A collaboration between NASA and MIT scientists has measured decreases in the Sun’s gravitational grip by looking at changes in Mercury’s orbit.
The Sun’s Gravitational Grip
As time goes by, the orbits of planets in our solar system are gradually expanding. This change happens very gradually, but as time goes on the Sun’s gravitational grip weakens as our central star gets older and older. Until now, the actual decrease in the grip hasn’t been easily quantifiable, but SpaceDaily reports that a research team built of researchers from both NASA and MIT have given us a more concrete answer as to the effects of age on the Sun’s gravitational grip by looking at Mercury’s orbit.
While we had earlier predictions as to the extent of the decrease in the grip, this new information provides new values that will further reduce the amount of uncertainty.
According to Antonio Genova, a Massachusetts Institute of Technology researcher working at NASA’s Goddard Space Flight Center and the lead author of the study, “Mercury is the perfect test object for these experiments because it is so sensitive to the gravitational effect and activity of the Sun.”
The Study Process
The reduction in the Sun’s gravitational grip was measured by improving Mercury’s charted ephemeris – a depiction of the planet’s position in our sky over time. In order to improve upon the ephemeris, the research team looked at radio tracking data that was originally intended to monitor the location of NASA’s MESSENGER spacecraft while the mission was active.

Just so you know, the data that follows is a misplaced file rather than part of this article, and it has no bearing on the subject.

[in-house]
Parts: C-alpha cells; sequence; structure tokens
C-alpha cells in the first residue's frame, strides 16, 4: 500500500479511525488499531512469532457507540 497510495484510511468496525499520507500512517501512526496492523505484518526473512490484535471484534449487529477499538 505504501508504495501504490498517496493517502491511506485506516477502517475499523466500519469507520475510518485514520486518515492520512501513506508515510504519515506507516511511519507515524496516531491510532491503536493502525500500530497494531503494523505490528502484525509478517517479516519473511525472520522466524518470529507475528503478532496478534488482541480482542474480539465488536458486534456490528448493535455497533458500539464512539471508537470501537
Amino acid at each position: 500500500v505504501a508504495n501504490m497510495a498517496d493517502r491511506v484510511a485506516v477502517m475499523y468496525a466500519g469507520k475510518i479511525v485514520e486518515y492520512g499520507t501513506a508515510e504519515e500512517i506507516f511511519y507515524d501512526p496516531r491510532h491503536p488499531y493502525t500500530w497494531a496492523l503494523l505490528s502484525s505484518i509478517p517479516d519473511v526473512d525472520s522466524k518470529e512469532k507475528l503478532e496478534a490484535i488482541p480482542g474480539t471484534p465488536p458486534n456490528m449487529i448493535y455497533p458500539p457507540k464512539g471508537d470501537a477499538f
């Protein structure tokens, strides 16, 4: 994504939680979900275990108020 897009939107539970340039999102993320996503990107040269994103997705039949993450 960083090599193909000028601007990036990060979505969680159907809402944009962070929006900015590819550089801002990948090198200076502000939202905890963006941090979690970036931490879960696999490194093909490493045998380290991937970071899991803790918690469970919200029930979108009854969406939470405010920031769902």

The MESSENGER spacecraft – short for Mercury Surface, Space Environment, Geochemistry, and Ranging – made three different flybys of Mercury back in 2008 and 2009 and then orbited the planet from 2011 through 2015. Using this data, the scientists worked backwards and analyzed the subtle changes in Mercury’s motion which gave them a good idea of how the sun’s gravitational grip affected the orbit.
Geophysicist Erwan Mazarico of the Goddard Space Flight Center said that, “We’re addressing long-standing and very important questions both in fundamental physics and solar science by using a planetary-science approach.”
Although we still can’t arrive at an exact number for the decrease in the Sun’s gravitational grip, we do have a narrower range right now as well as a better understanding of the calculations.
“By coming at these problems from a different perspective, we can gain more confidence in the numbers, and we can learn more about the interplay between the Sun and the planets.”
Co-author Maria Zuber, vice president for research at MIT, explained the significance of the study, stating that “The study demonstrates how making measurements of planetary orbit changes throughout the solar system opens the possibility of future discoveries about the nature of the Sun and planets, and indeed, about the basic workings of the universe,”
While new information regarding the Sun’s gravitational grip may not have any immediate applications, there’s something to be said for further understanding the Sun, considering its central position and importance to our solar system as a whole.